November 18, 2003  
Volume 97, Issue 44  

Front Page >> News > Story


> News
> Editorial & Opinions
> Arts & Entertainment
> Campus Life
> Sports


> Archives
> Search Archive:
> Browse By Date:

More Stuff

> Photo Gallery
> Comics
> Contests
> Links

Talk to Us

> About Us
> Submit Letter
> Volunteers
> Advertising
> Gazette Alumni Society


Scientist creates Homer's tomacco

By Taha Suria
Gazette Staff

The popular television series The Simpsons has become well known for many things, but inspiring scientists to experiment with plants was never one of them — until now.

Inspired by the cartoon, Rob Baur, an Oregon scientist, had several attempts fail in his quest to make ‘tomacco’; however, his faith in the scientific legitimacy of Homer Simpson’s endeavours remained unflinched, and eventually, he was successful in grafting a tomato and a tobacco plant and has since managed to grow three tomacco specimens.

“I took a class back in college in which we studied a similar experiment, and after watching that Simpsons episode, I wanted to see if it would work,” he explained, adding he would never consider marketing tomacco as a product because he would not want to advocate the use of tobacco.

“Grafting in plants is used extensively, but the new fruit won’t have seeds,” explained George Lazerovitz, honourary professor of plant sciences at Western.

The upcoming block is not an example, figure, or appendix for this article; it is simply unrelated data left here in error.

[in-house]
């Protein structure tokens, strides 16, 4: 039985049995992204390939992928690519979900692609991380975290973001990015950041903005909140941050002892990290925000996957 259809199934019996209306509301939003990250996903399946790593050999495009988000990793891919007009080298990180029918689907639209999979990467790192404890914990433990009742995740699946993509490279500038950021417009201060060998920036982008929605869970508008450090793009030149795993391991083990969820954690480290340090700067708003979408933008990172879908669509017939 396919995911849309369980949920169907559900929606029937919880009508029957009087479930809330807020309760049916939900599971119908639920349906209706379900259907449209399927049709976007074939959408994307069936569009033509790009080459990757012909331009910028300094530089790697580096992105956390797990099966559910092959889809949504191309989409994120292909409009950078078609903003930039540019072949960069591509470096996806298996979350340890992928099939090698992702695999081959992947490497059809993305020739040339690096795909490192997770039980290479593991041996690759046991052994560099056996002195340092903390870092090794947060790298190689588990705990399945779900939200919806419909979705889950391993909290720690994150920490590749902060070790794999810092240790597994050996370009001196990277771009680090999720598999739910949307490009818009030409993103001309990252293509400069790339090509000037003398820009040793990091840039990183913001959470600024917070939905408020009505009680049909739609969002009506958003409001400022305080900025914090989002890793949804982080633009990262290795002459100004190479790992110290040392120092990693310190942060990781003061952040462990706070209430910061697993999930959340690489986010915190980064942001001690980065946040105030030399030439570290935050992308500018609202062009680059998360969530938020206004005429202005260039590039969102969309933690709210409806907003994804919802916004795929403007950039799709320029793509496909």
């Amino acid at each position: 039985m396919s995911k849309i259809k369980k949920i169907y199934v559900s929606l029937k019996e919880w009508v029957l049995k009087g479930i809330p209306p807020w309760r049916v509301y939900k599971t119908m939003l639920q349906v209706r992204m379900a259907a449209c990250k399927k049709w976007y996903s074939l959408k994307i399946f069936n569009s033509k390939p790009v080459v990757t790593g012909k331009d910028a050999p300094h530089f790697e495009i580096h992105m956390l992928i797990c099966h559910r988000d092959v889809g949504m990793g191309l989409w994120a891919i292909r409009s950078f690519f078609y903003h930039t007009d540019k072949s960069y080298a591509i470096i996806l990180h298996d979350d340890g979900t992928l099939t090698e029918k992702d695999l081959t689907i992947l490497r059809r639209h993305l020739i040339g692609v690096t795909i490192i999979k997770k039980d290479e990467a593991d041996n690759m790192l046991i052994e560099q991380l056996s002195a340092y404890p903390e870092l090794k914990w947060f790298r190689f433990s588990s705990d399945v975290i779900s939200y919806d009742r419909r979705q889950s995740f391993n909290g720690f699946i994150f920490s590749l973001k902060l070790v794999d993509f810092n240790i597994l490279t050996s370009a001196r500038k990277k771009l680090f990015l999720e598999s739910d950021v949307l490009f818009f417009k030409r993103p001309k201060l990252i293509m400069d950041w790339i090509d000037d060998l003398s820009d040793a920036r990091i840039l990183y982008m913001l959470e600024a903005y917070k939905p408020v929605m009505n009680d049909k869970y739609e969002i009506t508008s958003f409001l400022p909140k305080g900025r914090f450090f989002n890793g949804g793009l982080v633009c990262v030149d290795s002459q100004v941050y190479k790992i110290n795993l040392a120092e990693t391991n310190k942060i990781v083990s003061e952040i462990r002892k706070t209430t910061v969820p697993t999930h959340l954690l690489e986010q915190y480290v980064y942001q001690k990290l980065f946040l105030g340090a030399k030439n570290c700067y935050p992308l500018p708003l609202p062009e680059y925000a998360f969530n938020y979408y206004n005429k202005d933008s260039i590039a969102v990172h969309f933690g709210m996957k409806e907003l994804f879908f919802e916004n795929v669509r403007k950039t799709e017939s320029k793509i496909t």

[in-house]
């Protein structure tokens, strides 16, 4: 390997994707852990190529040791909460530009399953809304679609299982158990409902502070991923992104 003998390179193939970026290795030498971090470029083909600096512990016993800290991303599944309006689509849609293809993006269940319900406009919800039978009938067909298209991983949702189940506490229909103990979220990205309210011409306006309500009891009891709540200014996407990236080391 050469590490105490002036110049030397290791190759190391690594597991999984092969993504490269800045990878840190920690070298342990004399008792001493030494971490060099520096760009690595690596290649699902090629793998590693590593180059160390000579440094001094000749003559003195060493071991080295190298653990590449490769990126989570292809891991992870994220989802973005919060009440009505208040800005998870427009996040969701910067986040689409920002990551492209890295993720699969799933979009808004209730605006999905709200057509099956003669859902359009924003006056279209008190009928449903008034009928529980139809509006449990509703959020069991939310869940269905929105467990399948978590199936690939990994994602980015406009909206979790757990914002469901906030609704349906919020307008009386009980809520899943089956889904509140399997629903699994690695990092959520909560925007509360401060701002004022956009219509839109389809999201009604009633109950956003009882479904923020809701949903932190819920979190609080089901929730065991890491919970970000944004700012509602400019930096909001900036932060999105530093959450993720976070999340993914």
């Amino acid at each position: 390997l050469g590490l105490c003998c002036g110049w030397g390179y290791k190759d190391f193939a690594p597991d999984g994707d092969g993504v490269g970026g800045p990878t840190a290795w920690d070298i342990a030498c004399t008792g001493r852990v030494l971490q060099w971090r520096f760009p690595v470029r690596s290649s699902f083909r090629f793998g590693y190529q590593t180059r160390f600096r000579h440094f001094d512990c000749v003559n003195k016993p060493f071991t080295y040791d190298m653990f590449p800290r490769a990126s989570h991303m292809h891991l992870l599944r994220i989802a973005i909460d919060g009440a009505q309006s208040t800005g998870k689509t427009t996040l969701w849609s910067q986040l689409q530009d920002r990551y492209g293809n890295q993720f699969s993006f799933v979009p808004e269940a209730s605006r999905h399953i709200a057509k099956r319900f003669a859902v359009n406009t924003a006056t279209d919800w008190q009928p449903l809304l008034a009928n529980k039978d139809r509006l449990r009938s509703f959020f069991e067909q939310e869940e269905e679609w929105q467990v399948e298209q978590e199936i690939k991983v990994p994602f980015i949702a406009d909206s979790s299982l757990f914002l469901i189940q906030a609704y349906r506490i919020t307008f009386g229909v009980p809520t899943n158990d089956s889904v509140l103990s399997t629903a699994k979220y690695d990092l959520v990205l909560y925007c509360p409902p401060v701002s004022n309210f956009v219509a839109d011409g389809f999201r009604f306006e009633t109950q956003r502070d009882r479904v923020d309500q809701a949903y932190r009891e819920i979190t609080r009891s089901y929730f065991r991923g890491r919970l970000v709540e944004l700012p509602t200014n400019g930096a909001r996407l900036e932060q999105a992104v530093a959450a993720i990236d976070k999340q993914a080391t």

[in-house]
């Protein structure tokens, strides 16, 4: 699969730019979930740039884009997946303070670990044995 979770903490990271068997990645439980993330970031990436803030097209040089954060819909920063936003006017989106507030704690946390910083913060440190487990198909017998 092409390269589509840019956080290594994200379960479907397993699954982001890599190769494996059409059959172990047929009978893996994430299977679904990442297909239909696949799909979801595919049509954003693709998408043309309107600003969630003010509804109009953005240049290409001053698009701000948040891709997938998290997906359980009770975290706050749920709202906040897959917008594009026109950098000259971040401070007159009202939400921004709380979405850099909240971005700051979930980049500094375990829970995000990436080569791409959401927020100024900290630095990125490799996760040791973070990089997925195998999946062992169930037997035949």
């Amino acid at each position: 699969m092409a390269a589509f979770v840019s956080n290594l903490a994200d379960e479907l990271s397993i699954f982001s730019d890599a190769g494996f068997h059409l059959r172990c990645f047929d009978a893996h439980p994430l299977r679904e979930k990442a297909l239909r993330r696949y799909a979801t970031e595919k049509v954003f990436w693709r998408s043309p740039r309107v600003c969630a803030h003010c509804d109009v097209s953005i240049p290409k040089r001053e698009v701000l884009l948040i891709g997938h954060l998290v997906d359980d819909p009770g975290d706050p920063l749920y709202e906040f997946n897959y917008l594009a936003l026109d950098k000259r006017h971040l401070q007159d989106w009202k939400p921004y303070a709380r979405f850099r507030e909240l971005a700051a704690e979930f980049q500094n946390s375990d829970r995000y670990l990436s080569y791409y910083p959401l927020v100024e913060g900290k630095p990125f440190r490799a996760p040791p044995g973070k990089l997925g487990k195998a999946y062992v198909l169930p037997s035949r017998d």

Although preliminary tests have not confirmed the presence of tobacco inside the ‘tomato’ itself, tobacco is present in the leaves of the new plant.

Baur went on to say he had grown three tomaccos; one of them was used in testing, the second was promised to the writer from The Simpsons who wrote the episode featuring tomacco and the third is to be sold on eBay.

When Baur was asked to give advice to young science students who can only dream of accomplishing as much as he had with this discovery, he simply said science was not something to be read in a textbook and then forgotten. He went on to complain that no one ever interviewed him because of genuine accomplishments, such as patents he had filed in the past.

When asked if he made a habit of experimental research based on cartoons, Baur said no. “I don’t usually try things at home that I see on TV.”

“It’s great, now you can get your carcinogens and vegetables at the same time,” said third-year engineering student Phil Tomlinson.



News Links

© 2003 The Gazette  

BluThng Productions